Due to timing constraints, the Kentuckian and the Swede paused their trip after making their way along 50 percent of the river, but plan to resume when the opportunity permits.

Photo credit Everett McMillen Cislo www.everettmcislo.com

Photo by Everett McMillen Cislo

Setting a new course for familiar land

In the meantime, McMillen Cislo is embarking on an altogether different journey, but one that will call upon his passion and ability to seek stories and make a difference.

Selected from more than 400 applicants, McMillen Cislo is among 43 fellows selected to participate in Challenge Detroit, a one-year leadership and professional development program focused on attracting and retaining talent in Detroit in an effort to spur revitalization.

“It’s a chance for me to play a small role in an incredible time of positive transition and revitalization that is taking place within Detroit,” says McMillen Cislo. “The culture, history and drive for change within the city is remarkable. I’m very grateful for the opportunity.”

McMillen Cislo’s ties to the city are familial. His father, Tom, was born and raised in Detroit, as was his grandfather, Casimer L. Cislo, a senior styling designer with General Motors for 42 years. And while the third generation Cislo is, admittedly, not “the automotive designing magician” that his grandfather was, he explains in his video submission to Challenge Detroit that he still brings something to the table.

“For 42 years he was a senior styling designer for General Motors Corporation. He had a hand in every vehicle produced,” says McMillen Cislo. “While not the automotive designing magician my grandfather was, I want to bring my skills and my enthusiasm as a journalist to the city of Detroit,” he says in his video submission.

Grandfather, Casimer L. Cislo McMillen, capturing a selfie on Detroit's history Woodward Ave. (Courtesy Everett McMillen Cislo)

Grandfather, Casimer L. Cislo, capturing a selfie on Detroit’s history Woodward Ave. (Courtesy Everett McMillen Cislo)

The selection process for Challenge Detroit was a lengthy and multi-faceted one, involving nearly five months of reviewing applicant essays, videos, and in-person interviews.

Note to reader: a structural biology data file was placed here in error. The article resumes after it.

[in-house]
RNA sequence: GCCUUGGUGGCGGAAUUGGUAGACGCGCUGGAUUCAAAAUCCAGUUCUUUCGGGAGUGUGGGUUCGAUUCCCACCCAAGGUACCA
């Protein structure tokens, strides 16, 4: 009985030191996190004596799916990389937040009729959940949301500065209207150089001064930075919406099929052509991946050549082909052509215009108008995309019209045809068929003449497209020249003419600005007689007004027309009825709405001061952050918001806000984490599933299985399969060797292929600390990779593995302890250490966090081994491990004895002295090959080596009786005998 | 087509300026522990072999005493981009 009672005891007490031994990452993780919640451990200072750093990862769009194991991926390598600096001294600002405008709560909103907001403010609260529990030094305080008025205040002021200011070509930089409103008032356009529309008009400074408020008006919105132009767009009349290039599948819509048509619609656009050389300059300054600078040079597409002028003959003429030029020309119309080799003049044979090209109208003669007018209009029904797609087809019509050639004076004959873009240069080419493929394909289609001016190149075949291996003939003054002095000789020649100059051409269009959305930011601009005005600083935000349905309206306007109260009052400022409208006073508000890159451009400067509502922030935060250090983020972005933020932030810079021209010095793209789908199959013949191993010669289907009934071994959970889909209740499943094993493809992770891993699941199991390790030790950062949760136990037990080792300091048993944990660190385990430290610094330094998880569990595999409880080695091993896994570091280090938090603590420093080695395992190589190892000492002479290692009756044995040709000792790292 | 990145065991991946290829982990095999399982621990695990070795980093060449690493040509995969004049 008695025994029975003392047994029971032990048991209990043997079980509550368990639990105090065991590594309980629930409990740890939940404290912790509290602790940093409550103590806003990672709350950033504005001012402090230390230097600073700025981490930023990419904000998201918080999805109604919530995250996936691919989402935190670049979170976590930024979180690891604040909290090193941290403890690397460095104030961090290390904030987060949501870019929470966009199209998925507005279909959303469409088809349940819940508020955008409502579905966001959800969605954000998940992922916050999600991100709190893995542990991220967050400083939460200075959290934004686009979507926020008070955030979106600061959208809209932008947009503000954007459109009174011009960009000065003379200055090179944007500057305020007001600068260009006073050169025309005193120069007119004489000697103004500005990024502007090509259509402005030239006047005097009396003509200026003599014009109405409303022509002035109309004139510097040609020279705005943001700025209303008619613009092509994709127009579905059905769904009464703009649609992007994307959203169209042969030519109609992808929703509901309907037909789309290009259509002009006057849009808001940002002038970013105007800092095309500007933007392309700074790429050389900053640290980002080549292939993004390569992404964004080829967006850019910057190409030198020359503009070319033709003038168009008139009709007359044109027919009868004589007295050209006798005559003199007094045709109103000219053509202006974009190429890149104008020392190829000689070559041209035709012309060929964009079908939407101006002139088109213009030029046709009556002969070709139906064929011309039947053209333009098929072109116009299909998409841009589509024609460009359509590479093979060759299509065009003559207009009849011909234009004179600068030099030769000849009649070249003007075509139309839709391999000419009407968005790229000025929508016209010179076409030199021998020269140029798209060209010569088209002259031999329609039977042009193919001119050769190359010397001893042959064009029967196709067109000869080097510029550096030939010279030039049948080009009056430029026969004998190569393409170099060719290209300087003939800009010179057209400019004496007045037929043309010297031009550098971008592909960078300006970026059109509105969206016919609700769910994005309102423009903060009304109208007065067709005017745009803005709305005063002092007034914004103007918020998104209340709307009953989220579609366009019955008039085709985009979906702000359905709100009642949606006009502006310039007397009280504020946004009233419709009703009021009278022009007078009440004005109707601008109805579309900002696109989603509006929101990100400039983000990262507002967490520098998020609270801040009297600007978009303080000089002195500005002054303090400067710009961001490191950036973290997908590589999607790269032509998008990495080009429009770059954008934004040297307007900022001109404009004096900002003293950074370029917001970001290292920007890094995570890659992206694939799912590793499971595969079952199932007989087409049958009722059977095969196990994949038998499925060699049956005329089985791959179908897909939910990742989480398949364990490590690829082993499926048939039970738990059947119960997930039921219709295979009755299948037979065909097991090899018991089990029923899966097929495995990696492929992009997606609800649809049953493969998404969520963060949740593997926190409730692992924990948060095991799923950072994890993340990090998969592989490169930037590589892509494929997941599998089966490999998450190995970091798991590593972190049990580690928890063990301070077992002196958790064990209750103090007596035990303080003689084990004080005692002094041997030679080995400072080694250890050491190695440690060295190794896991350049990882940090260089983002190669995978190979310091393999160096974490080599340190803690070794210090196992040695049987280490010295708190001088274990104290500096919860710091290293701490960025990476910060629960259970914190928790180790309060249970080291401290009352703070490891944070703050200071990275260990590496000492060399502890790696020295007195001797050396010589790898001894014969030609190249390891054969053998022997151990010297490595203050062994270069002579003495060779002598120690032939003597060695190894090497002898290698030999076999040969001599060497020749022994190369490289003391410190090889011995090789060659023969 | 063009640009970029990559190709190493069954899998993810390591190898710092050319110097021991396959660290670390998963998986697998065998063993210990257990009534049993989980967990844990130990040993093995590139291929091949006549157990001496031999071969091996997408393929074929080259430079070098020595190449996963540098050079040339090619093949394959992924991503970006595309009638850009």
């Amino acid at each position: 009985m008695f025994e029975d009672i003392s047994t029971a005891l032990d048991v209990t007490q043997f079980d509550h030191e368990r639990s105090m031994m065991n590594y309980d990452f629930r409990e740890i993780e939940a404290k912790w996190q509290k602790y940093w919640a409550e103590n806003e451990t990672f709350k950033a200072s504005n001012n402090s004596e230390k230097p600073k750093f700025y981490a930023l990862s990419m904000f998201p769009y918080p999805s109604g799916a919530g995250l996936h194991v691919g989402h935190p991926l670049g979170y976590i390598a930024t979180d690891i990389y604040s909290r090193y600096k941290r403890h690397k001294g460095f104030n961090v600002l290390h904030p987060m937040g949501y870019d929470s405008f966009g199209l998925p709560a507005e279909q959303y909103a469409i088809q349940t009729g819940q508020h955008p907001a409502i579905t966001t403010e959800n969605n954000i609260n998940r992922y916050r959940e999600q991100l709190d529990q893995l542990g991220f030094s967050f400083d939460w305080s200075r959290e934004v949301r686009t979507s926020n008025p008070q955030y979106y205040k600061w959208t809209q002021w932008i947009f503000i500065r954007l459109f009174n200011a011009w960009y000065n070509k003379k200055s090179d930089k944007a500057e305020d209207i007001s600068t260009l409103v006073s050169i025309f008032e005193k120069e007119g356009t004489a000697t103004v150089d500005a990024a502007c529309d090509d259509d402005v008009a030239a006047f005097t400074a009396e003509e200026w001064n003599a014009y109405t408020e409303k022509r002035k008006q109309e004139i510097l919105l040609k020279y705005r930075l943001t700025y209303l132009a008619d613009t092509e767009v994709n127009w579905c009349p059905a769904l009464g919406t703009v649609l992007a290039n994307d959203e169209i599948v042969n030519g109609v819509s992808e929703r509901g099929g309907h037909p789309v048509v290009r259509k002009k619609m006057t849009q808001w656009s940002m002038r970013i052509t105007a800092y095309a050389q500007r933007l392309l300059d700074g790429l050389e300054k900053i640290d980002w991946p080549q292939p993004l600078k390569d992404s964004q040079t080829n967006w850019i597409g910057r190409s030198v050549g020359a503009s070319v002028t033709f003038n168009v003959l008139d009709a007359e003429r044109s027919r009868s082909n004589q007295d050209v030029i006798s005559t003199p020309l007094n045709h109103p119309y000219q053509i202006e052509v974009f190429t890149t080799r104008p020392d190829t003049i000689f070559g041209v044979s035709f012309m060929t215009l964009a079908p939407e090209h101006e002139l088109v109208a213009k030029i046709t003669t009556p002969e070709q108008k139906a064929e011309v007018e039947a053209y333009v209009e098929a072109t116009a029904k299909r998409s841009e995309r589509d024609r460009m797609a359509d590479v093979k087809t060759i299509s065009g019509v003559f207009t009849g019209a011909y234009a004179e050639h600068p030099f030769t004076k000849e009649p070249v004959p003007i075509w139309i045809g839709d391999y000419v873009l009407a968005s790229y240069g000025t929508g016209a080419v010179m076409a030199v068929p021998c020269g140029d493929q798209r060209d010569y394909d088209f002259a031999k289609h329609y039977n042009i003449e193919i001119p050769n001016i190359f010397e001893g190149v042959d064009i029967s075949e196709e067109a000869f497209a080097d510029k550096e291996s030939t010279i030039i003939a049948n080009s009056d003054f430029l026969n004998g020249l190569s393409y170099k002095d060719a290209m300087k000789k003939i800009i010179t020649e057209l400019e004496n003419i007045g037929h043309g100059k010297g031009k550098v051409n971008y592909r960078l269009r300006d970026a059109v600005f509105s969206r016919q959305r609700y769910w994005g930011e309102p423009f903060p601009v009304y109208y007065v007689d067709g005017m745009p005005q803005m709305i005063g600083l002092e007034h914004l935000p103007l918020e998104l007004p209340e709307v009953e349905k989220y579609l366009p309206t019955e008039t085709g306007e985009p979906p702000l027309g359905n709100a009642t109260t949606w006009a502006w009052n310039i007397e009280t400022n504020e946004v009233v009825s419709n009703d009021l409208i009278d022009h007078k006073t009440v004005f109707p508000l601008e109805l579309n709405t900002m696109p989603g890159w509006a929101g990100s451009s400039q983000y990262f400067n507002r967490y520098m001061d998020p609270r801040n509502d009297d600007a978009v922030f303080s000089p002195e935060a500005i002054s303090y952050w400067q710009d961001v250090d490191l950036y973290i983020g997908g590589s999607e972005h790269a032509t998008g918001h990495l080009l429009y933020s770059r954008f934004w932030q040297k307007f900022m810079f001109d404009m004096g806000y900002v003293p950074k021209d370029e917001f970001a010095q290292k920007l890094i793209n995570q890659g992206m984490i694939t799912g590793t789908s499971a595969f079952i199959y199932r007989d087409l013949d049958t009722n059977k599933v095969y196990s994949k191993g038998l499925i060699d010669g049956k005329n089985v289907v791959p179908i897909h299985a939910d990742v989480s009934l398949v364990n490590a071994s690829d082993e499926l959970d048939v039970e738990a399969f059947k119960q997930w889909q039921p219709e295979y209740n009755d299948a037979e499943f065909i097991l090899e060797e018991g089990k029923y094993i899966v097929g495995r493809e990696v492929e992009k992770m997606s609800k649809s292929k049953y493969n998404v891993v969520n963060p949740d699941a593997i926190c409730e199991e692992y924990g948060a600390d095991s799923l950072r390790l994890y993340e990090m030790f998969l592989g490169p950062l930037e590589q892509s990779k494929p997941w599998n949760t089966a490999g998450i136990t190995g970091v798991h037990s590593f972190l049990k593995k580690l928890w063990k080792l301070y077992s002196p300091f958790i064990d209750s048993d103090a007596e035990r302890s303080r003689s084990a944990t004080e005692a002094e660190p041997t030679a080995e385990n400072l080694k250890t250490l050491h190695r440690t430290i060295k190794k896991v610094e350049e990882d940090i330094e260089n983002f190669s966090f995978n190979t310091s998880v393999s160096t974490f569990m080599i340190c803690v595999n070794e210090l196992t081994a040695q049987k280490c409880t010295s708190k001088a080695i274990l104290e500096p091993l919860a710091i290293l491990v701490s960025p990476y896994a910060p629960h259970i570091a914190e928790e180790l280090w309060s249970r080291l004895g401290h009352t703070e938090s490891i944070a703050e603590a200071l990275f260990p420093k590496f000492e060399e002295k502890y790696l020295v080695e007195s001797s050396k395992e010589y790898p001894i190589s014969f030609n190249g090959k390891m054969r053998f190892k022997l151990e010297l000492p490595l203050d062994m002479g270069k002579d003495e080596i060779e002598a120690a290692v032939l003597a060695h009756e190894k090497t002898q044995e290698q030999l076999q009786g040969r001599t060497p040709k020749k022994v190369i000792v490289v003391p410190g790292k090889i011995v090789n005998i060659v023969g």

“It’s a fun and meaningful way to get to know our applicants, their passions and why they want to stay in or come to Detroit,” says Deirdre Greene Groves, executive director of Challenge Detroit. “I specifically remember our team being captured by Everett’s video – the story and photographs of his historical connection to the city were moving. His creativity was obvious, and that is what our program and company partners are looking for.”

Challenge Detroit fellows work at top regional companies, while spending one day a week collaborating with area nonprofits to address regional challenges and opportunities, including multi-modal transportation, homelessness and community development. McMillen Cislo will work with partnering host company, Sachse Construction.

“Challenge Detroit provides talent from across the country the opportunity to work with great companies, as well as the opportunity to give back to Detroit,” says Groves. “Many Fellows have continued to stay in the city well past the end of their program year and still work to make a positive impact on the

Throughout his year in Detroit, McMillen Cislo will share his stories through blogging, video logging and social media updates.

Home base for McMillen Cislo is Covington’s Wallace Woods neighborhood where his parents – his father, Tom, and mother, Marcia McMillen – reside. The two applaud their son’s spirit of adventure.

“Everett has a rare combination of notable traits: an enduring sense of adventure, a determination to stay the course and, most importantly, the social maturity that allows him to interact with a diverse universe of people,” says McMillen.

As for paddling the mighty rivers, he’ll stay that course too.

“The long-term goal is to accomplish something called ‘the big three’ — the Mississippi, Ohio and Missouri rivers,” says McMillen Cislo.

Photo credit Everett McMillen Cislo http://www.everettmcislo.com

McMillen Cislo and his friend Will Jonsson. Photo courtesy Everett McMillen Cislo